Catching Katy

Reads, Eats, & Everything Else


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The Summer Before the War

I have definitely been on a historical fiction kick lately. Not completely by choice, though, and I’m itching to switch it up a little bit. But they’ve been books I was either reading with friends or became available from my holds list. My last book, Lost Roses, was I think the first WWI historical fiction I had read and it just so turned out that this one was too – just from a very different perspective.

The Summer Before the War by Helen Simonson begins in England 1914, the summer before the country joins WWI. A young woman, Beatrice, has just been hired to be the new latin teacher at the school in the coastal town of Rye, which is unusual at best. She is a single woman whose money is wrapped up in a trust left by her late father and controlled by her vicious aunt. But she is determined to make a life for herself. She arrives in the summer to get settled and tutor some students. She is quickly taken under the wing of Agatha, who went out on a limb to get her hired as the first female in such a desired teaching position, and her two nephews who are staying for the summer.

The summer turns exciting when the town begins taking in Belgian refugees to do their part in the pre-war effort. This of course comes with plenty of drama as the wealthier class shuffles for recognition, not realizing what is coming for England. As the summer rolls on, Beatrice becomes close with Agatha’s two nephews, Hugh and Daniel, who are polar opposites and stir up some drama of their own. Hugh thinks he is in love with his mentor’s daughter and Daniel is a poet and everything is dramatic.

The war eventually comes to England, and Rye, and the end of the book is a whirlwind of battles, both local and abroad. But I won’t give anything away. The book was a little slow at the beginning but redeemed itself. And fair warning, I did cry a little at the end. I’m just glad I wasn’t riding the train when reading it – thanks corona virus! Can’t wait to discuss with my friends!


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After I Do

I have now read 3 books (one was a short story) by Taylor Jenkins Reid and I love her. They have all been different but have some similarities. They have all been about relationships in some way, shape, or form.

After I Do was obviously about a married couple who met young and got married after college. It was a little boring to me and probably my least favorite of the 3 I’ve read by Reid, but it was interesting to read being a [semi] newlywed. A year and a half isn’t truly still newlywed, right?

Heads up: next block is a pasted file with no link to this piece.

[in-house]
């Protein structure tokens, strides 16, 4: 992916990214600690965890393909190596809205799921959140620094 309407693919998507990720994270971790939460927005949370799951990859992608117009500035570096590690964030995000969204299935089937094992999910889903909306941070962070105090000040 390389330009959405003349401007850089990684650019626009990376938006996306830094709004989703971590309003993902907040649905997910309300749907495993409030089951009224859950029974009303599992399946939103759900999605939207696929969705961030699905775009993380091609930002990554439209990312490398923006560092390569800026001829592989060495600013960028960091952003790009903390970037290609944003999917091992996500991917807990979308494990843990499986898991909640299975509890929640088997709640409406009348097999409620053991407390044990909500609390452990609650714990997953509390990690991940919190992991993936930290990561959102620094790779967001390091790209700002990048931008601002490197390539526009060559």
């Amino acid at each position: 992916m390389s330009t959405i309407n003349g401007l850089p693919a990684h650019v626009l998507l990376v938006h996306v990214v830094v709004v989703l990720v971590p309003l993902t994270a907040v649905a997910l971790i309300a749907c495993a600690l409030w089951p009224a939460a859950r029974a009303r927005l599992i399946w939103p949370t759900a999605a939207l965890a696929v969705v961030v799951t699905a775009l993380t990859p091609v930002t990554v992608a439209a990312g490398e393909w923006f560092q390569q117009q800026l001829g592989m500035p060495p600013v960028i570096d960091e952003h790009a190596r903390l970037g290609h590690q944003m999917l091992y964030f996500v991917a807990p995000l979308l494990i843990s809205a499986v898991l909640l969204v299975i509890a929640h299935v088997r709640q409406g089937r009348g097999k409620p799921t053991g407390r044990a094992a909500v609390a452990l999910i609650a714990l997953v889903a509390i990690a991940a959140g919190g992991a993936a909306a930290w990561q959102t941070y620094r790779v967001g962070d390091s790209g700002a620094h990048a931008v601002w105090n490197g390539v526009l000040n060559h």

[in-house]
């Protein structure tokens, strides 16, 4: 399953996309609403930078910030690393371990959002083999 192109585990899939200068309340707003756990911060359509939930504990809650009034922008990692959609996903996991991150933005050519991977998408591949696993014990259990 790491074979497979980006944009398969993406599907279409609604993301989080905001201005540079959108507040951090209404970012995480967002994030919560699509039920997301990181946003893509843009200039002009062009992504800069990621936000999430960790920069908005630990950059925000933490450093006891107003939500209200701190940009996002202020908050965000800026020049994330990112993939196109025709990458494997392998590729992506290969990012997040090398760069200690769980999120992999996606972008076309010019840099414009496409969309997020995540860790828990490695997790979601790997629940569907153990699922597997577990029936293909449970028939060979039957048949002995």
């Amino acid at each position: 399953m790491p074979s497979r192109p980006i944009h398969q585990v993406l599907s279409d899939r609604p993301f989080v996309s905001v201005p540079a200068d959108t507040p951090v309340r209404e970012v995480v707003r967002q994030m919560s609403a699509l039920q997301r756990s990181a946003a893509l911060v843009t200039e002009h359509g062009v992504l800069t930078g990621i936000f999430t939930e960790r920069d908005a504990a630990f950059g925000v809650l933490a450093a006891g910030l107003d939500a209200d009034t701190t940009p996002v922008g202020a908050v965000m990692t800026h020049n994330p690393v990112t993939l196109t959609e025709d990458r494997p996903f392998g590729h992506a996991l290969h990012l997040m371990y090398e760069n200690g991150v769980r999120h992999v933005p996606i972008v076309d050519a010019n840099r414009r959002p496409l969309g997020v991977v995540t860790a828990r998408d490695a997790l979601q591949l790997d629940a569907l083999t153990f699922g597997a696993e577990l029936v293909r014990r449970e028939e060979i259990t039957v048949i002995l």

Lauren and Ryan hit a big rut in their marriage and are not communicating, not interacting, and resenting each other. So they decide to take a year off. He moves out, she stays in the house and keeps the dog. It is understandably tortuous, but they hold out. Life continues. Lauren’s life – which the book focuses on – has it’s own challenges apart from her marriage problems. Now, I don’t how realistic or common this is – to take a year off with no communication and no counseling. It seems a little far-fetched to me but it also takes place in Los Angles, so maybe it’s a thing there. I can’t imagine doing something like this, even if things are rocky in your marriage.

I won’t give away the end because that’s the whole story – do they get back together and work things out?! But overall the story has a great message about the importance of communication in a relationship and the importance of working for your marriage. It was also a very quick read and was free through Kindle unlimited (thanks 3 month trial)!


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Love and Respect

We love our small group through Buckhead Church and believe in the importance of community. It’s especially great to have other newly married couples in our lives as well as leaders who have been in our shoes. In the year and a half that we’ve been together, we’ve done various studies and books and we just finished Love and Respect by Dr. Emerson Eggerichs.

Most of group had heard of this book and some had it already but hadn’t read it. My husband and I had never heard of it (though I was corrected by my sister-in-law that she told me about it 5 years ago – but I wasn’t married 5 years ago so that apparently went in one ear and out the other).

Overall, we enjoyed the book. The gist is that women crave love, while men crave respect. Obviously it’s never as black and white as it seems, but overall we agree with the book. Dr. Eggerichs goes through the ways that how, as husbands and wives, we do not show love or respect for our spouse, as well as ways to show love and respect to your spouse. I know when I put it this simply it seems very easy. But the book brought up ideas that I had never thought about before and it brought out some great conversation both within our group as well as between my husband and I.

I will say that there were times when the suggestions or topics felt a little out-dated. But again, overall the message was one that was good, that applied to our relationship within our marriage, and that we learned from.